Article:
Saying they are tired of the FDA dragging its feet on regulating hemp and CBD, a bipartisan trio of U.S. senators has introduced a bill to allow its use in foods and beverages.
The Hemp Access and Consumer Safety Act was introduced by Oregon’s two Democratic senators, Ron Wyden and Jeff Merkley, as well as Republican Rand Paul of Kentucky. It would remove hemp-derived products, especially cannabidiol (CBD), from the legal limbo where they have existed since the 2018 Farm Bill legalized hemp.
After the Farm Bill passed, the FDA declared CBD a drug, meaning that its use in consumable products has to be approved on an individual basis with clinical trials – which makes product development nearly impossible. Products containing CBD are widely available, but they exist in a kind of gray zone, technically vulnerable to an FDA crackdown, which is why major CPG companies have been reluctant to enter the market.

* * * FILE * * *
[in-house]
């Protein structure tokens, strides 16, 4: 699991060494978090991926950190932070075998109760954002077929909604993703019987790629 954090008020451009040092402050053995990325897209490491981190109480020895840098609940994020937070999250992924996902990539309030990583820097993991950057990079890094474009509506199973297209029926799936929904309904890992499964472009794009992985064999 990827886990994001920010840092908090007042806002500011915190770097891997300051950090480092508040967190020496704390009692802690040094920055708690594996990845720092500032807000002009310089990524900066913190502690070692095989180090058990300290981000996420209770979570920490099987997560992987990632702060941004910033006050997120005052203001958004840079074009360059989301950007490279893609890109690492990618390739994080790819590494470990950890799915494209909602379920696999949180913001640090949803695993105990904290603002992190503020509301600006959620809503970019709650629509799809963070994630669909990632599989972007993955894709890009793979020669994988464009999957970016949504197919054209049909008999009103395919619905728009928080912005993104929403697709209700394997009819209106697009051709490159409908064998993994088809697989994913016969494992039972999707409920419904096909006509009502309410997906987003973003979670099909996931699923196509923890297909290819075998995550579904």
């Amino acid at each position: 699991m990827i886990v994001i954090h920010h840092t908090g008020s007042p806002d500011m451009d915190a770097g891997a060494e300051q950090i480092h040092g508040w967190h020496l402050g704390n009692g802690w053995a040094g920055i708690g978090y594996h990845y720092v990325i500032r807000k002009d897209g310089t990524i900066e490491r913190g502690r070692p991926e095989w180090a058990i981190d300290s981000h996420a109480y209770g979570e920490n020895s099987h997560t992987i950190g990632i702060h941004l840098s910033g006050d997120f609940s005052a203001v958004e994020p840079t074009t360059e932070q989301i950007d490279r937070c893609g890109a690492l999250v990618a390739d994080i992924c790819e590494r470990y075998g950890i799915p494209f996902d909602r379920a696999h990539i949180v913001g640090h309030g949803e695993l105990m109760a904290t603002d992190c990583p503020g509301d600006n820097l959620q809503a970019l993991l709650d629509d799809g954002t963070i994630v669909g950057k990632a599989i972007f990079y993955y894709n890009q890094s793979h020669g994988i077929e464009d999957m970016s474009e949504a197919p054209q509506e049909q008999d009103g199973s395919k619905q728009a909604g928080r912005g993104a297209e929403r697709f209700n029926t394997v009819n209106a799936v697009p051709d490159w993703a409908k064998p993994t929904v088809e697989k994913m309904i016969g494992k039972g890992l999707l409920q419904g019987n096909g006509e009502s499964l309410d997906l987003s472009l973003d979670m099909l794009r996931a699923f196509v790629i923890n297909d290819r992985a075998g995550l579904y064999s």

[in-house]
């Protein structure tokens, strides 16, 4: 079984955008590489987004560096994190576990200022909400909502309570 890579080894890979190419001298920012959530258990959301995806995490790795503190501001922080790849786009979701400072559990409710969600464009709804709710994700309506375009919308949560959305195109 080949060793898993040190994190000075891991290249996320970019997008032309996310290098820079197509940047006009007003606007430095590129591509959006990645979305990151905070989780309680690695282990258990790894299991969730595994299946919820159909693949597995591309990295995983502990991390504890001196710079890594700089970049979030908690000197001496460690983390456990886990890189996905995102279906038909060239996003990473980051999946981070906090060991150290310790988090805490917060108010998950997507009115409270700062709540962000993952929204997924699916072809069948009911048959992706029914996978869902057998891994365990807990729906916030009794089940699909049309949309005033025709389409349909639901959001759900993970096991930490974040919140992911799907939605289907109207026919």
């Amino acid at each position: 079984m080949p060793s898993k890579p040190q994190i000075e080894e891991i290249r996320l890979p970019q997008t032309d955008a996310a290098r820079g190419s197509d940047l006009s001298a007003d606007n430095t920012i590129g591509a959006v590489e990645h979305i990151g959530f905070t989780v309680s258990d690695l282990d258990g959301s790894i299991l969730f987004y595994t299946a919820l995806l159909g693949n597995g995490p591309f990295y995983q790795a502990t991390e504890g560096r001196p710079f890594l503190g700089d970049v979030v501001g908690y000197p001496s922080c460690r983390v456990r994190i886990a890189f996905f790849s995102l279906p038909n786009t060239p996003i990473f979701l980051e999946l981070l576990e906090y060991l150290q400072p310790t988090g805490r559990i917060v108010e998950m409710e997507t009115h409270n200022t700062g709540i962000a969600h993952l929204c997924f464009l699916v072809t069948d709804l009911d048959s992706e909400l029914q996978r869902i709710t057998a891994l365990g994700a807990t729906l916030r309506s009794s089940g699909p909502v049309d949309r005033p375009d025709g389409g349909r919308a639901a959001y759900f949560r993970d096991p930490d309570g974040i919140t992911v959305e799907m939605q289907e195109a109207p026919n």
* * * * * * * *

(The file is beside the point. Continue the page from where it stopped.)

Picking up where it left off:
The new legislation would remove that uncertainty by explicitly exempting hemp and all its products from the FDA’s drug-based prohibition.
“Every day that the FDA drags its feet to update its CBD regulations, hemp farmers are left guessing about how their products will be regulated, and real economic gains for workers and business owners in Oregon and across the country are left on the table,” Merkley said in a statement. “Hemp-derived CBD products are already widely available, and we all need FDA to issue clear regulations for them just like they do for other foods, drinks, and dietary supplements.”